No, COVID-19 vaccines do not cause coronavirus variants

IMAGE: Namibia Fact Check / WhatsApp

Viral posts quoting a Nobel laureate on social media have falsely claimed that COVID-19 vaccines are causing coronavirus variants to emerge.

Viral posts that have been circulating on social media and in WhatsApp groups claim that French Nobel laureate Luc Montagnier stated that everyone vaccinated against COVID-19 would be dead within two years and that COVID-19 vaccines were causing SARS-CoV-2 variants to emerge. 

The viral posts are different versions of the following:

Screenshot of a viral post circulating in WhatsApp and social media groups.

On the first claim – that everyone vaccinated against COVID-19 would be dead within two years – the viral posts state:

All Vaccinated people will die within 2 years

Nobel Prize Winner Luc Montagnier has confirmed that there is no chance of survival for people who have received any form of the vaccine. In the shocking interview, the world’s top virologist stated blankly: “there is no hope, and no possible treatment for those who have been vaccinated already. We must be prepared to incinerate the bodies.”

But even the COVID-19 denying, anti-vaccine American website,, that initially amplified the Montagnier statements has come out and denied that Montagnier made such a claim.

Screenshot of an article in which the amplifiers of Montagnier’s statements deny that he claimed vaccinated people would die within two years.

And, in fact, the article from that is linked to in the viral posts, and in which Montagnier is extensively quoted, does not have any passages containing either the quoted texts in the posts or any text that states that Montagnier said that vaccinated people would die within two years of being inoculated against COVID-19.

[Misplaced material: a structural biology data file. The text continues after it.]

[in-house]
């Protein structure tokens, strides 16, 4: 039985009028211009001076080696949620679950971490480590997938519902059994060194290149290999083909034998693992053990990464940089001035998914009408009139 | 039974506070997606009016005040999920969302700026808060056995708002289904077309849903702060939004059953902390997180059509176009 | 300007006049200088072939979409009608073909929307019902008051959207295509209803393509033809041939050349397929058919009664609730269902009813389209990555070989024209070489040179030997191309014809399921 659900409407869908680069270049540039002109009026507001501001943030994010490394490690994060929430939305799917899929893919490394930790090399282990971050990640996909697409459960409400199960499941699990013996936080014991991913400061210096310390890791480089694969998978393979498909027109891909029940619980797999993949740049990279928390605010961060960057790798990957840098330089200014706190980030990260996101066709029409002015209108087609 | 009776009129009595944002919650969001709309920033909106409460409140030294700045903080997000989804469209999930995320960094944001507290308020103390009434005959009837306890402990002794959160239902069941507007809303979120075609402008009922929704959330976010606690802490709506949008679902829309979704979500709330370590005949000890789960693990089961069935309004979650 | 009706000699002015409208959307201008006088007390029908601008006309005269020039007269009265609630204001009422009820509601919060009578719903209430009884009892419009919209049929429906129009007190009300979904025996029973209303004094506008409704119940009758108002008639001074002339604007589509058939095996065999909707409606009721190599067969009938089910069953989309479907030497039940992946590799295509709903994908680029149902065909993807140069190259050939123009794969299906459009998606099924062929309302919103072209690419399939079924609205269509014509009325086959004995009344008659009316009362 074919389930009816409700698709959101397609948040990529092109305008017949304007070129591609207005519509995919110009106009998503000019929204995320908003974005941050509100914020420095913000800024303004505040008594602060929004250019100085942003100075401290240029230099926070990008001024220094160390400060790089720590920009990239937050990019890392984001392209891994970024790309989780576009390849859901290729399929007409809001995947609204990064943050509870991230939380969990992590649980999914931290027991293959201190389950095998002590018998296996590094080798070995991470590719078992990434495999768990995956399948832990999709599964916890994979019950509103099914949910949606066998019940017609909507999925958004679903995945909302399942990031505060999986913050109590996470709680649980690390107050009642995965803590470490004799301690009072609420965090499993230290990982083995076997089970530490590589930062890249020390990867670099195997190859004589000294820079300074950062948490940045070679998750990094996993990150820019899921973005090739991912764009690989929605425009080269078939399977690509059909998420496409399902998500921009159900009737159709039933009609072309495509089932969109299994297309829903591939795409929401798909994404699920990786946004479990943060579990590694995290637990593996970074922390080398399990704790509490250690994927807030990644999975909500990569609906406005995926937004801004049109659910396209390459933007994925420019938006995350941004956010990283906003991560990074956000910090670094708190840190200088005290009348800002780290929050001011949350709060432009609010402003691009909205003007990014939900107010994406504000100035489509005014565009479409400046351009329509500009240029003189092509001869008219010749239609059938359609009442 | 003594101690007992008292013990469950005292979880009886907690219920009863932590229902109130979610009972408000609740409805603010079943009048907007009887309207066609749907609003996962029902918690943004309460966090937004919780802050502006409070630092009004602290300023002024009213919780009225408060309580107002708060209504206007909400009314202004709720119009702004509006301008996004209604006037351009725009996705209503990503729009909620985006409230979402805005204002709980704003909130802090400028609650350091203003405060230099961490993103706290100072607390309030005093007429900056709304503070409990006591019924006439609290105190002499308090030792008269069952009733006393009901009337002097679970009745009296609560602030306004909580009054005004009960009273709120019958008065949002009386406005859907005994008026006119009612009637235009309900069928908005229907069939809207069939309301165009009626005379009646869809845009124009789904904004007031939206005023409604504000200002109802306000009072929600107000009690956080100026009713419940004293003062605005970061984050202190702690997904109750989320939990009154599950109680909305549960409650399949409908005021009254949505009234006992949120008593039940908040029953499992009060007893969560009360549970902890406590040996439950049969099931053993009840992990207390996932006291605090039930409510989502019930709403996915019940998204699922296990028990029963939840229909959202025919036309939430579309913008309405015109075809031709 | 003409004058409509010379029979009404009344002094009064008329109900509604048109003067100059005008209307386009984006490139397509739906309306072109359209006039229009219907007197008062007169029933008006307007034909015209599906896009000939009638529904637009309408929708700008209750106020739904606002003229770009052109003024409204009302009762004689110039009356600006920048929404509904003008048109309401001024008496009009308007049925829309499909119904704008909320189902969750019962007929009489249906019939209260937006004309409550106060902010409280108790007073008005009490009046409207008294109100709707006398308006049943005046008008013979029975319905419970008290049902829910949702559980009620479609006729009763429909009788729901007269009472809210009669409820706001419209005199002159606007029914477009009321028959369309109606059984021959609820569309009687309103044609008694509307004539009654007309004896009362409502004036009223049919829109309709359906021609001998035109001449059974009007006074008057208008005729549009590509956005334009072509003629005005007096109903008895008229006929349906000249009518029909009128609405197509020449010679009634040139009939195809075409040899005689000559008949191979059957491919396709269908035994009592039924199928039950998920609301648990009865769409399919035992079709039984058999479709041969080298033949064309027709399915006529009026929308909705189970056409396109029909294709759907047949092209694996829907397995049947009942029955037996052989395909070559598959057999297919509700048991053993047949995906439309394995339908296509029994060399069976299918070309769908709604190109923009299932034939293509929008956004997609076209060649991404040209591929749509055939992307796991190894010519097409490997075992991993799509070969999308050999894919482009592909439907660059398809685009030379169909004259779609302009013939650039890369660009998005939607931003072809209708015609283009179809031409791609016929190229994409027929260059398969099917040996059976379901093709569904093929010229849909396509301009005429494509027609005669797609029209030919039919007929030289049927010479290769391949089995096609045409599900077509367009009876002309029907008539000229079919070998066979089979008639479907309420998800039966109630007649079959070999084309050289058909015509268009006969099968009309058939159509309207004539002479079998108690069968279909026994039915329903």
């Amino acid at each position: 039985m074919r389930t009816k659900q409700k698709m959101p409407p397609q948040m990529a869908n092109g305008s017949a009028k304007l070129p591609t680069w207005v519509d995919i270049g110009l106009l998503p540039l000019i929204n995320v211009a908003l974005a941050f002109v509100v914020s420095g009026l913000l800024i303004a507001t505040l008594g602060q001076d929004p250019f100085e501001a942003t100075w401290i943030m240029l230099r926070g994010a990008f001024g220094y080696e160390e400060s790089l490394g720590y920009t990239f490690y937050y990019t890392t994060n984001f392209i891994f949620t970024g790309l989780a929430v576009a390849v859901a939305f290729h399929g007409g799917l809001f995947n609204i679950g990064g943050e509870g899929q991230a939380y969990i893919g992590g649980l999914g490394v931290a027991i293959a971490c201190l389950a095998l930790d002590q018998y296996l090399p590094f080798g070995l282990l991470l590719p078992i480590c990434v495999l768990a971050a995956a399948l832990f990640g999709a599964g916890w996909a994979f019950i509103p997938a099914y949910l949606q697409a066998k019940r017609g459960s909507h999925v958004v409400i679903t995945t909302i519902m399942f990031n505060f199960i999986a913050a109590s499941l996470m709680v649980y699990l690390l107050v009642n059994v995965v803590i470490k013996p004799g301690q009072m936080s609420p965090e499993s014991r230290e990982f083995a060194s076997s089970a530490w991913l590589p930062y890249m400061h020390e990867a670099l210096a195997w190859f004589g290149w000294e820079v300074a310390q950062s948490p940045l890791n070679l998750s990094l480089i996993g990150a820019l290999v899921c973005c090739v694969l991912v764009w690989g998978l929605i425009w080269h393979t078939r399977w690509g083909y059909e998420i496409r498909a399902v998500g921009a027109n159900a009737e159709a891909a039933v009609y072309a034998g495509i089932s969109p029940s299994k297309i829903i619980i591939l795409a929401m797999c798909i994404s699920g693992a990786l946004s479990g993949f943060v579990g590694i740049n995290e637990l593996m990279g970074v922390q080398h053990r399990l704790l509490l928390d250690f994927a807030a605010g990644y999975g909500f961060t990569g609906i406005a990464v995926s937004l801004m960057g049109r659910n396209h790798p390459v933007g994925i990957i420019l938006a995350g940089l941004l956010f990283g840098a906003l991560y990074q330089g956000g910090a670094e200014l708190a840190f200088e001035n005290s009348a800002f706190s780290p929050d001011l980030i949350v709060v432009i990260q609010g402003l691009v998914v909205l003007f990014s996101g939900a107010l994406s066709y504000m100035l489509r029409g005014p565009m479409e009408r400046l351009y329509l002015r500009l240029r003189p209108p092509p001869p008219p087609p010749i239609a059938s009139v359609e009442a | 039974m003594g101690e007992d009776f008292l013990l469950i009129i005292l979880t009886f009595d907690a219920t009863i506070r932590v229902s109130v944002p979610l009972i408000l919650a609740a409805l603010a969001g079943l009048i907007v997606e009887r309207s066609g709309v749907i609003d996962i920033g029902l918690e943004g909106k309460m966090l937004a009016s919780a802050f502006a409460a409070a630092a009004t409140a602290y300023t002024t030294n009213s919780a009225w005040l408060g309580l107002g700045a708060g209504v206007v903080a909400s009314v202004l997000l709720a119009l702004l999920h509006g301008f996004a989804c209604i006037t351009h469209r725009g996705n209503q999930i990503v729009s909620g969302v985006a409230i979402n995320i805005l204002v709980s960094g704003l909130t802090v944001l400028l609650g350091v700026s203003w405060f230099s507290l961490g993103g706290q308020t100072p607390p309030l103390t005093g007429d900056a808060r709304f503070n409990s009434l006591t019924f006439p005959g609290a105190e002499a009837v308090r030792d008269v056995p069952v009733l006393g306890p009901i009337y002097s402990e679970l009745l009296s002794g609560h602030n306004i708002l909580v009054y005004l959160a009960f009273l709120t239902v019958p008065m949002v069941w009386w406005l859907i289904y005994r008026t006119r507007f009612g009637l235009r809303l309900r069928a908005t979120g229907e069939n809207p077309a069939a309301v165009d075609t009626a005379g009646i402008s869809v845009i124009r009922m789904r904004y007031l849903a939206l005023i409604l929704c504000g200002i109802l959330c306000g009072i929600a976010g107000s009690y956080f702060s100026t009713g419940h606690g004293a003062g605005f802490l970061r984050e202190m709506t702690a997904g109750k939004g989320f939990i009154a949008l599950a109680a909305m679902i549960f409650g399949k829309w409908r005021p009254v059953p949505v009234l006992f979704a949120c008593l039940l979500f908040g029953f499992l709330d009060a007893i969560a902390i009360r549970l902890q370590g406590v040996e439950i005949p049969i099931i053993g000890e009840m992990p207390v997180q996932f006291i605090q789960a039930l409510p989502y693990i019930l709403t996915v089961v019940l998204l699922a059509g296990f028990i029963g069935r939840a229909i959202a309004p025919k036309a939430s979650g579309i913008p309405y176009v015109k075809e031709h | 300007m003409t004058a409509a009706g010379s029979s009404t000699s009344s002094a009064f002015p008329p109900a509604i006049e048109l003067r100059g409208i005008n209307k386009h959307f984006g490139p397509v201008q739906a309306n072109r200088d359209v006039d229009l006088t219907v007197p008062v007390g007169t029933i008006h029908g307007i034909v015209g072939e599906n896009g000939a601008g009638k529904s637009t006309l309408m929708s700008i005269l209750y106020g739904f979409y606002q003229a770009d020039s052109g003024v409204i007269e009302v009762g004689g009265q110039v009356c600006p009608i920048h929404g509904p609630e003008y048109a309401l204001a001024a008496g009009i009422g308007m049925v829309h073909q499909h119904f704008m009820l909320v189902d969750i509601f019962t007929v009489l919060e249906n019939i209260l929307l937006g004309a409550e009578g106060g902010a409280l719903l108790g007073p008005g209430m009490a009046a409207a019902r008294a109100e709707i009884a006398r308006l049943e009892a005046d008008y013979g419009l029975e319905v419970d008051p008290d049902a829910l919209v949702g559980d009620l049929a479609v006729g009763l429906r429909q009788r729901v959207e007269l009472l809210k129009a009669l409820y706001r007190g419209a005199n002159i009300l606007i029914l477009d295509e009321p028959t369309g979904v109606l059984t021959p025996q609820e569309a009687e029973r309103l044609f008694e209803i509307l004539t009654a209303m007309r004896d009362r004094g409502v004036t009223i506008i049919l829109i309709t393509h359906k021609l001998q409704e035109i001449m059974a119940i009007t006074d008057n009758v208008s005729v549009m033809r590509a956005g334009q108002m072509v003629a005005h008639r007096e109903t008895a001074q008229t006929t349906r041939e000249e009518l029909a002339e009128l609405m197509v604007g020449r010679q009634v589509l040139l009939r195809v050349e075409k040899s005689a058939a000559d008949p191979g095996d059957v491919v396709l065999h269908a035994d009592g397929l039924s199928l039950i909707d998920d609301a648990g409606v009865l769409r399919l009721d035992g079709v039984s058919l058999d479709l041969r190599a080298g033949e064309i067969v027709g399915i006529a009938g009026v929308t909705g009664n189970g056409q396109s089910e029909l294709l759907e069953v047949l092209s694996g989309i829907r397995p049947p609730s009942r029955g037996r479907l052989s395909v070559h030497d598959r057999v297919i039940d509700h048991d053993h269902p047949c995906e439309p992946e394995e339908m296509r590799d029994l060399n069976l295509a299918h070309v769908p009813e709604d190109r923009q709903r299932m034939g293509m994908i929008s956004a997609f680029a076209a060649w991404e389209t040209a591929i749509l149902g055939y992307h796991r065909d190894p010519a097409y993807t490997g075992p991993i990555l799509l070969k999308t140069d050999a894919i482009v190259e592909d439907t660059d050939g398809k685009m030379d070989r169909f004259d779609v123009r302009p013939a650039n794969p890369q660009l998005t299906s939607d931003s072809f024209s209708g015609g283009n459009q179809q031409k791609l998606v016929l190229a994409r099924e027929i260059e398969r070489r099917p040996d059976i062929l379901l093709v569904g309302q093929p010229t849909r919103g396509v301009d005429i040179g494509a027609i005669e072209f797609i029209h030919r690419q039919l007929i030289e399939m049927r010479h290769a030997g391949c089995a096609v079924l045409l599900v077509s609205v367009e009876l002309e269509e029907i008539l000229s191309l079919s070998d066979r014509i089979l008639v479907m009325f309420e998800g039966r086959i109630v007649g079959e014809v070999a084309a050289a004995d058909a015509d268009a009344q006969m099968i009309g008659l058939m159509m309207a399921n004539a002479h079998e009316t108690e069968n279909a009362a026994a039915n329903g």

So, it is false that Luc Montagnier said that everyone vaccinated against COVID-19 would be dead within two years after vaccination.

On the second claim ascribed to Luc Montagnier – that COVID-19 vaccines were causing SARS-CoV-2 variants to emerge – this is patently false, according to experts.

According to a detailed online explainer by the World Health Organization (WHO), virus variants emerge in the following way:

“When a virus is widely circulating in a population and causing many infections, the likelihood of the virus mutating increases. The more opportunities a virus has to spread, the more it replicates – and the more opportunities it has to undergo changes.”

And the WHO goes on to state of the impact of variants on vaccines:

“The COVID-19 vaccines that are currently in development or have been approved are expected to provide at least some protection against new virus variants because these vaccines elicit a broad immune response involving a range of antibodies and cells. Therefore, changes or mutations in the virus should not make vaccines completely ineffective. In the event that any of these vaccines prove to be less effective against one or more variants, it will be possible to change the composition of the vaccines to protect against these variants.”

So, the Luc Montagnier claim that COVID-19 vaccines were causing SARS-CoV-2 variants to emerge is false too. 

In case you’re interested, here are some good fact checks of the viral claims ascribed to Luc Montagnier’s by Indian fact checker BOOM Live and by European news channel EuroNews. And here’s another debunk from Newswise.

Namibian social media and WhatsApp users are once again cautioned against just forwarding or sharing content or posts without verifying the information. Spreading such falsehoods could have severe negative health consequences for some. 

The statements, information and/or data referenced in this article have been assessed and found to be false.

27th May 2021

Frederico Links

Frederico Links is the editor and lead researcher of Namibia Fact Check and a research associate at the Institute for Public Policy Research (IPPR)